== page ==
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Abstract Detail

Systematics Section / ASPT

Steele, Roxi [1], Guisinger-Bellian, Mary M. [2], Jansen, Robert K. [2], Linder, Randal [2].

Identifying Useful Low-copy Nuclear Markers for Examining Phylogenetic Relationships within Angiosperms.

Molecular systematics has progressed to the point where it is now expected that multiple independent markers are used in phylogenetic studies. Higher levels of confidence are obtained from phylogenies inferred from a consensus of organellar and nuclear markers. The availability of numerous universal primers has eased the burden of finding informative markers in the chloroplast genome, but the identification of useful nuclear regions is not yet a straightforward process. Because concerted evolution is not always as repeatable as once believed, nuclear genes with high numbers of copies (such as ITS) may not be useful in some groups. As a result, a preliminary search for low-copy nuclear regions is now a fundamental step prior to a comprehensive systematic study. Besides providing a high level of sequence variation that cannot typically be found in chloroplast sequences, low-copy nuclear regions provide the potential to accumulate datasets from multiple unlinked loci and have biparental inheritance. In the present study, we investigated 75 low-copy nuclear genes for phylogenetic utility in two unrelated lineages of rosids, an interspecific study of Psiguria (Cucurbitaceae) and an intergeneric study within Geraniaceae. For regions that were successfully amplified, those that showed single bands on gels were cloned to determine the number of copies in the genome and assess their phylogenetic utility. Three different outcomes were obtained: 1) a single copy was found and variation is phylogenetically informative, so direct sequences can be used in phylogenetic analyses, 2) multiple but distinct copies were found; therefore, a combination of cloning and development of copy-specific primers enable the identification of orthologous copies, or 3) multiple similar copies were found and the marker was abandoned because confirmation of orthology would be difficult. Our results have the potential to provide useful information for phylogenetic investigations at various taxonomic levels among other rosids and angiosperms.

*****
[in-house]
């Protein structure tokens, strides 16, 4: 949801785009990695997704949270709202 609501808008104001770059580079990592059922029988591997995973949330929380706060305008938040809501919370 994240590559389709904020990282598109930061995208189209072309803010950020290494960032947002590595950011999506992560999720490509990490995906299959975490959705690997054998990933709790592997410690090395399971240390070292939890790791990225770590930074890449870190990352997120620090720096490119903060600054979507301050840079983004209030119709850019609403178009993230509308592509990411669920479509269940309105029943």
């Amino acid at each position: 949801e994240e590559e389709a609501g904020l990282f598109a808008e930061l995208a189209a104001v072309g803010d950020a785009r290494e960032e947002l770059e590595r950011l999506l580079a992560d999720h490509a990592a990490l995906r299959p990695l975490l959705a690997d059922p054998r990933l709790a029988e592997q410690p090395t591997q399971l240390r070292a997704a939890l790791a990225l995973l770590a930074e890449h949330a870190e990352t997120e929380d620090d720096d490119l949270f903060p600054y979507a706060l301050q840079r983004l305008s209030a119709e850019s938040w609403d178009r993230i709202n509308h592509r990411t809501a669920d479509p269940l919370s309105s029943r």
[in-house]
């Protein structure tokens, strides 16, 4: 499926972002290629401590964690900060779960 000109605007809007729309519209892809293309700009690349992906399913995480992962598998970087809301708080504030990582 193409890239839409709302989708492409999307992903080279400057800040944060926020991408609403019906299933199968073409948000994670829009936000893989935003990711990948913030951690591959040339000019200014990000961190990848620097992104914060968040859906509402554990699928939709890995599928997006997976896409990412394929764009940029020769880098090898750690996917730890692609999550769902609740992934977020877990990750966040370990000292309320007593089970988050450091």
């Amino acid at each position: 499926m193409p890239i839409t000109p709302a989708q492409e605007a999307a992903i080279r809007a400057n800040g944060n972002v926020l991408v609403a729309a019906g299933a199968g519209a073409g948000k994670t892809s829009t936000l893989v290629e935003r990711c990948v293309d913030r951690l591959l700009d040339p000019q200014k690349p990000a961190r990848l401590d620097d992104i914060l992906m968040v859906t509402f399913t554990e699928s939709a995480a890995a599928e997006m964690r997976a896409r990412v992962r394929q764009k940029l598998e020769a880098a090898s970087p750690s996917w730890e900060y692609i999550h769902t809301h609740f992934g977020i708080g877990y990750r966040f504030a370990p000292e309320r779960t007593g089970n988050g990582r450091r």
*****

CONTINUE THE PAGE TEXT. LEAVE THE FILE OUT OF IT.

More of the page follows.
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1 - University of Texas Austin, Plant Biology Graduate Program, 1 University Station A6720, Austin, Texas, 78712, USA
2 - University of Texas Austin, Section of Integrative Biology, 1 University Station, A6700, Austin, Texas, 78712-7640, USA

Low-copy Nuclear Markers
Plant Phylogenetics.

Presentation Type: Oral Paper:Papers for Sections
Session: CP24
Location: Continental C/Hilton
Date: Tuesday, July 10th, 2007
Time: 8:30 AM
Number: CP24003
Abstract ID:895

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